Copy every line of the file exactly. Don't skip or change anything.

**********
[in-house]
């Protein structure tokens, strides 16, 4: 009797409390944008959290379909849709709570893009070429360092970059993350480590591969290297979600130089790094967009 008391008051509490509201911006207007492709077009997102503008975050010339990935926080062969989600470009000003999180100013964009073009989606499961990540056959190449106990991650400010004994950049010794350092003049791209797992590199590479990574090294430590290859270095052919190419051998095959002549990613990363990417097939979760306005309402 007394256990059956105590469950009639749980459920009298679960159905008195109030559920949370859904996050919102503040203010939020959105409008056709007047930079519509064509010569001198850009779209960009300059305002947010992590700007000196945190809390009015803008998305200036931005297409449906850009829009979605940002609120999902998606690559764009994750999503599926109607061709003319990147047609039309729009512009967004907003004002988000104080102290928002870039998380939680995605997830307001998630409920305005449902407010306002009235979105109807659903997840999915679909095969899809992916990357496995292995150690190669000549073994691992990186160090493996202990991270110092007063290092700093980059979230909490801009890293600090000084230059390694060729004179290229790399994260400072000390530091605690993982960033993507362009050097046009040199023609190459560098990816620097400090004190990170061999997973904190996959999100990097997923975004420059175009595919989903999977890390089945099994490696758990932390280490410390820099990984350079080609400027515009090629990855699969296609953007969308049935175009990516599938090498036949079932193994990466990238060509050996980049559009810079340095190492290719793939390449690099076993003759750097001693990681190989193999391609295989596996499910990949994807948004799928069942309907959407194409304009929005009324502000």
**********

[in-house]
């Protein structure tokens, strides 16, 4: 009797409390944008959290379909849709709570893009070429360092970059993350480590591969290297979600130089790094967009 008391008051509490509201911006207007492709077009997102503008975050010339990935926080062969989600470009000003999180100013964009073009989606499961990540056959190449106990991650400010004994950049010794350092003049791209797992590199590479990574090294430590290859270095052919190419051998095959002549990613990363990417097939979760306005309402 007394256990059956105590469950009639749980459920009298679960159905008195109030559920949370859904996050919102503040203010939020959105409008056709007047930079519509064509010569001198850009779209960009300059305002947010992590700007000196945190809390009015803008998305200036931005297409449906850009829009979605940002609120999902998606690559764009994750999503599926109607061709003319990147047609039309729009512009967004907003004002988000104080102290928002870039998380939680995605997830307001998630409920305005449902407010306002009235979105109807659903997840999915679909095969899809992916990357496995292995150690190669000549073994691992990186160090493996202990991270110092007063290092700093980059979230909490801009890293600090000084230059390694060729004179290229790399994260400072000390530091605690993982960033993507362009050097046009040199023609190459560098990816620097400090004190990170061999997973904190996959999100990097997923975004420059175009595919989903999977890390089945099994490696758990932390280490410390820099990984350079080609400027515009090629990855699969296609953007969308049935175009990516599938090498036949079932193994990466990238060509050996980049559009810079340095190492290719793939390449690099076993003759750097001693990681190989193999391609295989596996499910990949994807948004799928069942309907959407194409304009929005009324502000």